Aloft for Rig Inspection, Moving into Phase 2
We have now settled in to Phase 2, the watch groups having swapped officers a few days ago. Now the students will take turns shadowing their watch officers in lab and on deck, and begin to take on greater responsibilities. They will learn all they can in the next two weeks to prepare for running the watch as Junior Watch Officers (JWO’s) in the final Phase.
Today marked other turning points as well. We have a had a few days of nice sailing without the engine, but the light and unfavorable direction today led to the engine coming to assist in the afternoon. The good news was the return of clear sky for celestial navigation. Today our noon position was fixed by advancing a morning sun line to local apparent noon (LAN).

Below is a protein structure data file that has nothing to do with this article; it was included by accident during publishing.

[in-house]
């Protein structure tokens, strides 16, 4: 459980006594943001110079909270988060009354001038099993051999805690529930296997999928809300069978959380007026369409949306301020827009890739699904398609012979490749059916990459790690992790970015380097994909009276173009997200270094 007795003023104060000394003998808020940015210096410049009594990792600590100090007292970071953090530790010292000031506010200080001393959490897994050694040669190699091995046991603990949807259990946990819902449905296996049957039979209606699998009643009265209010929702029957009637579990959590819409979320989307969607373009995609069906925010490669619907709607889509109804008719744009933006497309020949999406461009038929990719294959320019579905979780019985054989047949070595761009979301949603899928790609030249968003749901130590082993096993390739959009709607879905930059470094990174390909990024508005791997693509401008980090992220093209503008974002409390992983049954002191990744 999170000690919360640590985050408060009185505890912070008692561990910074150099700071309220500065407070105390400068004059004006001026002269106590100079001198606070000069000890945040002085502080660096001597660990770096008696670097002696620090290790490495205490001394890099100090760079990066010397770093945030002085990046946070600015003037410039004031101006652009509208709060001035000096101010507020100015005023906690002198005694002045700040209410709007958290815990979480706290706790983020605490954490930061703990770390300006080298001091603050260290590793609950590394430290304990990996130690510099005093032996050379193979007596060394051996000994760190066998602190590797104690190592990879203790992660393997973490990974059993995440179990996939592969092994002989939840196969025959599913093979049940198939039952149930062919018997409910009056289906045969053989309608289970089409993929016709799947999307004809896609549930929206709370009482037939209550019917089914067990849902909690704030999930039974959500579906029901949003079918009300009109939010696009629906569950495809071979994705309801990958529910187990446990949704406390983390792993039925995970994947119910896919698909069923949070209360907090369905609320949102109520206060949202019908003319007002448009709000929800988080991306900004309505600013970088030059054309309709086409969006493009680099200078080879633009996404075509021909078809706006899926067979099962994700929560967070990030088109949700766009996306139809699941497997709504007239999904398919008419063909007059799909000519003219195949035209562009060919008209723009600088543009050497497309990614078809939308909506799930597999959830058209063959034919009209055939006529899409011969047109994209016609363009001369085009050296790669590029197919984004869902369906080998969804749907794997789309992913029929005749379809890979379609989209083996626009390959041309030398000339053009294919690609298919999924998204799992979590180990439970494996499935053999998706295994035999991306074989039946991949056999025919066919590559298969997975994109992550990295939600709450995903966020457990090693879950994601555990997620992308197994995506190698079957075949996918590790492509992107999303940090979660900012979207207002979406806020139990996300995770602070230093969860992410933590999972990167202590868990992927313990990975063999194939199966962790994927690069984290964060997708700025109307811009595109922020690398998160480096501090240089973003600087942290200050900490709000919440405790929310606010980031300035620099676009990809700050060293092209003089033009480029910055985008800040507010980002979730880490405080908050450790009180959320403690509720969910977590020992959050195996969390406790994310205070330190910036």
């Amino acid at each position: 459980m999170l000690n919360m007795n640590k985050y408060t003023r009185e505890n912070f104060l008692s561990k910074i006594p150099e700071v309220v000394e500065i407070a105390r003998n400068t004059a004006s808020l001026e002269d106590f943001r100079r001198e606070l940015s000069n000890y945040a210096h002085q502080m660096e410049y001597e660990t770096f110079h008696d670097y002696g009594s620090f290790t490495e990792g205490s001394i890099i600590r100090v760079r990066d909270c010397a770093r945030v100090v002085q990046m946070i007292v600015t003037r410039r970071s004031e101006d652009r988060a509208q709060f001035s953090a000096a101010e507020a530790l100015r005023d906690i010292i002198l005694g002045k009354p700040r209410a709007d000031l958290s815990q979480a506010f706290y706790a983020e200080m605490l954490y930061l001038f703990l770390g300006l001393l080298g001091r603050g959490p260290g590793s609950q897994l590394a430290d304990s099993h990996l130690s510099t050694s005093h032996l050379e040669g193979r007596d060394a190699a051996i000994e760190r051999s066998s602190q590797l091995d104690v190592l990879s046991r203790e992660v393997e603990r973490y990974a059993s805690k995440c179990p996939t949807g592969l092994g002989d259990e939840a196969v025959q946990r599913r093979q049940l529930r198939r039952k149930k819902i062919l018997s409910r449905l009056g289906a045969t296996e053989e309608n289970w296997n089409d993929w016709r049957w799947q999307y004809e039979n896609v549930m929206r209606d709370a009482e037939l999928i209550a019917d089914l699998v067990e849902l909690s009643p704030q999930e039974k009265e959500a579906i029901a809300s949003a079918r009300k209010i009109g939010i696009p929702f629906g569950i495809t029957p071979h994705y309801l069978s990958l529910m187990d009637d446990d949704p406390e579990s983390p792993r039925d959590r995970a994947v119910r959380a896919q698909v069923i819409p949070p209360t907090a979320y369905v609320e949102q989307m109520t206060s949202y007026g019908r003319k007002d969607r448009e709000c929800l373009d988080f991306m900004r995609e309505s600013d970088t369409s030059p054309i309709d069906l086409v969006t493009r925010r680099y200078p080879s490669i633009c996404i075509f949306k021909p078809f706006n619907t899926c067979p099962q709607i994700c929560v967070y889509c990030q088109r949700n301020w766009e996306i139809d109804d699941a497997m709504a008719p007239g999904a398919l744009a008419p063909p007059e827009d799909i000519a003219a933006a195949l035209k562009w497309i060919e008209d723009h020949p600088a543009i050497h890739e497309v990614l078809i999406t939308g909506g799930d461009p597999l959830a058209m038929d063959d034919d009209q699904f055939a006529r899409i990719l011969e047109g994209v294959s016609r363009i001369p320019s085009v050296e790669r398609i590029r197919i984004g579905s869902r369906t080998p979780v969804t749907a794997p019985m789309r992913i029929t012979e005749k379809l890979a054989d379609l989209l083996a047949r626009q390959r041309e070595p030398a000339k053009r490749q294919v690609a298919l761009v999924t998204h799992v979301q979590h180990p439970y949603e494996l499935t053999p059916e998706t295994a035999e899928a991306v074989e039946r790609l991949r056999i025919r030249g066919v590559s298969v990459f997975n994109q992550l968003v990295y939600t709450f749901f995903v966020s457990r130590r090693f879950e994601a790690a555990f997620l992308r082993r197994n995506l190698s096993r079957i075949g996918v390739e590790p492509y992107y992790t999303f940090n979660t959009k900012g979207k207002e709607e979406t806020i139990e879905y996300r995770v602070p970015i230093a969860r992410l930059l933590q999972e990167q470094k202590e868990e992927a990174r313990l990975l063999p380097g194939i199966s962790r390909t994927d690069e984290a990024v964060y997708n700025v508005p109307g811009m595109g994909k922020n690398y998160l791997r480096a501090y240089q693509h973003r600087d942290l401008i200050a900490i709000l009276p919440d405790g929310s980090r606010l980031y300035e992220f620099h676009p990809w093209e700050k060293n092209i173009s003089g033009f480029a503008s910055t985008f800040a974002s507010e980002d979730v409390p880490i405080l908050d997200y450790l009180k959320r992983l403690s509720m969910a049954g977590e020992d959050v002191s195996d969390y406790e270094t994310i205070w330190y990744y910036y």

The sky remained clear for evening twilight, where half a dozen students shot the stars. A Watch was able to turn over to B Watch with a celestial position fix on the chart from evening stars. We are all looking forward to more star fixes in the coming weeks.
We Sail For Science
The wind has filled in the past couple days and we have been able to sail full and bye (as close to the wind as possible) to make our way north and east to Tahiti. It has been wonderful to sail again, the endless thrum of the motor replaced with the hum of the wind as it blows through the rigging.
Yesterday, the students wrapped up their creature features with a presentation on Hyperiid Amphipods during class. Také and Romina presented on amphipod’s parasitic relationship to salps to the tune of “Your Welcome” from Moana.